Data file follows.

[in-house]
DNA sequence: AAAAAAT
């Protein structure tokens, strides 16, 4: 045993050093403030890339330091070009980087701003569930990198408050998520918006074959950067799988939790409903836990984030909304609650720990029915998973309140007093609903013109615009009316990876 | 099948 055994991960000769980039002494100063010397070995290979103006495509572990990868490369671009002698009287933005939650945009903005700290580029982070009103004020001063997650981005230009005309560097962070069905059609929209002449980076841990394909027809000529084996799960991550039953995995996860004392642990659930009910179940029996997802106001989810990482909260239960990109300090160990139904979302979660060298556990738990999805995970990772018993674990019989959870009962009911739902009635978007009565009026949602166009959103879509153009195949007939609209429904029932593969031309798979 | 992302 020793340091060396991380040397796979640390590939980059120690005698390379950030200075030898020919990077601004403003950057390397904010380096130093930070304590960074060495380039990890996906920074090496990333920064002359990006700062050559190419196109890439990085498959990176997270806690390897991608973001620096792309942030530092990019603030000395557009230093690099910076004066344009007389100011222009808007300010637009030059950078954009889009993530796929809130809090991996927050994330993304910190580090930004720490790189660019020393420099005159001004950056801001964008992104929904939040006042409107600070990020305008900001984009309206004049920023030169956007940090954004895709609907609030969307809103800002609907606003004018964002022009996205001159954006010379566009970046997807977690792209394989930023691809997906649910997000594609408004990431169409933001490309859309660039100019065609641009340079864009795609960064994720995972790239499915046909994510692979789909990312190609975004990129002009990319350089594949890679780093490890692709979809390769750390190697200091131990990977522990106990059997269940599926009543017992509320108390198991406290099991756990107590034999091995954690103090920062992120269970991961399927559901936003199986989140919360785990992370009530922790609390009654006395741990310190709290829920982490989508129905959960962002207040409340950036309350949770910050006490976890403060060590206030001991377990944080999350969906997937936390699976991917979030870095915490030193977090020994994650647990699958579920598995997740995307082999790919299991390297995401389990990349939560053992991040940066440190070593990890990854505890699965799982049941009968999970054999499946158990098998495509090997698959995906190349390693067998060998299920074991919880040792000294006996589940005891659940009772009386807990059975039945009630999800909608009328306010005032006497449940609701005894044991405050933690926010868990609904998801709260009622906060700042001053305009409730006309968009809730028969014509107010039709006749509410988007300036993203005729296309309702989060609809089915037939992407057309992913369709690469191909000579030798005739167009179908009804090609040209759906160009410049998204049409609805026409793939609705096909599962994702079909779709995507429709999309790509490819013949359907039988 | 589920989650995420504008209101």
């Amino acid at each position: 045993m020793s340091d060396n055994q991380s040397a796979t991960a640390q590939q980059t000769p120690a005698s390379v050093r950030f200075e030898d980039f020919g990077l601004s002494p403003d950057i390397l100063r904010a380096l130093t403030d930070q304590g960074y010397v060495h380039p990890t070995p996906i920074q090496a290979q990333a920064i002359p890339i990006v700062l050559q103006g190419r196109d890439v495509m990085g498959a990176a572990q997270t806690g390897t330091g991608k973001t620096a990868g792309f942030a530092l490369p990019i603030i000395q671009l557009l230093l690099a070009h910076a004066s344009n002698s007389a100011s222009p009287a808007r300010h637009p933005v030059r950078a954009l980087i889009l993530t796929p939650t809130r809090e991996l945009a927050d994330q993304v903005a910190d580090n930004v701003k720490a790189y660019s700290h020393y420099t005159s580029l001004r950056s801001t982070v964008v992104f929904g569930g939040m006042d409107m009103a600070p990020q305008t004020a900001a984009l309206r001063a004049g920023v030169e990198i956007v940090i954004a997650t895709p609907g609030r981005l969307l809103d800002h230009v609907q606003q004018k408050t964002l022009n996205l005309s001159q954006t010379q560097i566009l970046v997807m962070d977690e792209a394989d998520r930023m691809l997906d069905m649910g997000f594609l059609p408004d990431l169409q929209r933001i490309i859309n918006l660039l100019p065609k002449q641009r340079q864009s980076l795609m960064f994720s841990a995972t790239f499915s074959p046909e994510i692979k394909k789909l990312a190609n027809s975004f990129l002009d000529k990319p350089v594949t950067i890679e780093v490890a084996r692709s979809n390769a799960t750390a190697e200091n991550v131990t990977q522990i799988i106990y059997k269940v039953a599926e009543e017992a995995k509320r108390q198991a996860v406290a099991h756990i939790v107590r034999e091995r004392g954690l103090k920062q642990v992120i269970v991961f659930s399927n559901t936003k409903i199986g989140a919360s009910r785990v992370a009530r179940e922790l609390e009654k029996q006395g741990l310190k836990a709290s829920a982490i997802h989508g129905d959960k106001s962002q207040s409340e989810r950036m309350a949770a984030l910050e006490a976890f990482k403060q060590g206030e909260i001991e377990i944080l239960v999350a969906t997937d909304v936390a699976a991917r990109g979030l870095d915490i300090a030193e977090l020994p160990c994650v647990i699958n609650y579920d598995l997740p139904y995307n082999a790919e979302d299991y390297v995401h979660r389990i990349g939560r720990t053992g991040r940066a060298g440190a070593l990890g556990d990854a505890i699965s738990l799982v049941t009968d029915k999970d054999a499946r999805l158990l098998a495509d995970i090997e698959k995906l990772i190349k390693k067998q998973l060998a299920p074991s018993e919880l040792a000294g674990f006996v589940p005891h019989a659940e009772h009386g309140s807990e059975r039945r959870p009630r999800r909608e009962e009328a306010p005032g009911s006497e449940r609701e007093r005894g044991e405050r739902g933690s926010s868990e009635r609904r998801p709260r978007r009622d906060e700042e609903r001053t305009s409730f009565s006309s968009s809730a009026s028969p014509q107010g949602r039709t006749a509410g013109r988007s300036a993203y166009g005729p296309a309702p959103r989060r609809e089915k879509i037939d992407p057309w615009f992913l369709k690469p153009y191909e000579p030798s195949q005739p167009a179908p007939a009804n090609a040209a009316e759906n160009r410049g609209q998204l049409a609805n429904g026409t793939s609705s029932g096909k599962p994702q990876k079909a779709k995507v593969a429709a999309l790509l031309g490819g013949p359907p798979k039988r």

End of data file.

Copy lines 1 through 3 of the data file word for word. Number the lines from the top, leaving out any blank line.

[in-house]
DNA sequence: AAAAAAT
């Protein structure tokens, strides 16, 4: 045993050093403030890339330091070009980087701003569930990198408050998520918006074959950067799988939790409903836990984030909304609650720990029915998973309140007093609903013109615009009316990876 | 099948 055994991960000769980039002494100063010397070995290979103006495509572990990868490369671009002698009287933005939650945009903005700290580029982070009103004020001063997650981005230009005309560097962070069905059609929209002449980076841990394909027809000529084996799960991550039953995995996860004392642990659930009910179940029996997802106001989810990482909260239960990109300090160990139904979302979660060298556990738990999805995970990772018993674990019989959870009962009911739902009635978007009565009026949602166009959103879509153009195949007939609209429904029932593969031309798979 | 992302 020793340091060396991380040397796979640390590939980059120690005698390379950030200075030898020919990077601004403003950057390397904010380096130093930070304590960074060495380039990890996906920074090496990333920064002359990006700062050559190419196109890439990085498959990176997270806690390897991608973001620096792309942030530092990019603030000395557009230093690099910076004066344009007389100011222009808007300010637009030059950078954009889009993530796929809130809090991996927050994330993304910190580090930004720490790189660019020393420099005159001004950056801001964008992104929904939040006042409107600070990020305008900001984009309206004049920023030169956007940090954004895709609907609030969307809103800002609907606003004018964002022009996205001159954006010379566009970046997807977690792209394989930023691809997906649910997000594609408004990431169409933001490309859309660039100019065609641009340079864009795609960064994720995972790239499915046909994510692979789909990312190609975004990129002009990319350089594949890679780093490890692709979809390769750390190697200091131990990977522990106990059997269940599926009543017992509320108390198991406290099991756990107590034999091995954690103090920062992120269970991961399927559901936003199986989140919360785990992370009530922790609390009654006395741990310190709290829920982490989508129905959960962002207040409340950036309350949770910050006490976890403060060590206030001991377990944080999350969906997937936390699976991917979030870095915490030193977090020994994650647990699958579920598995997740995307082999790919299991390297995401389990990349939560053992991040940066440190070593990890990854505890699965799982049941009968999970054999499946158990098998495509090997698959995906190349390693067998060998299920074991919880040792000294006996589940005891659940009772009386807990059975039945009630999800909608009328306010005032006497449940609701005894044991405050933690926010868990609904998801709260009622906060700042001053305009409730006309968009809730028969014509107010039709006749509410988007300036993203005729296309309702989060609809089915037939992407057309992913369709690469191909000579030798005739167009179908009804090609040209759906160009410049998204049409609805026409793939609705096909599962994702079909779709995507429709999309790509490819013949359907039988 | 589920989650995420504008209101």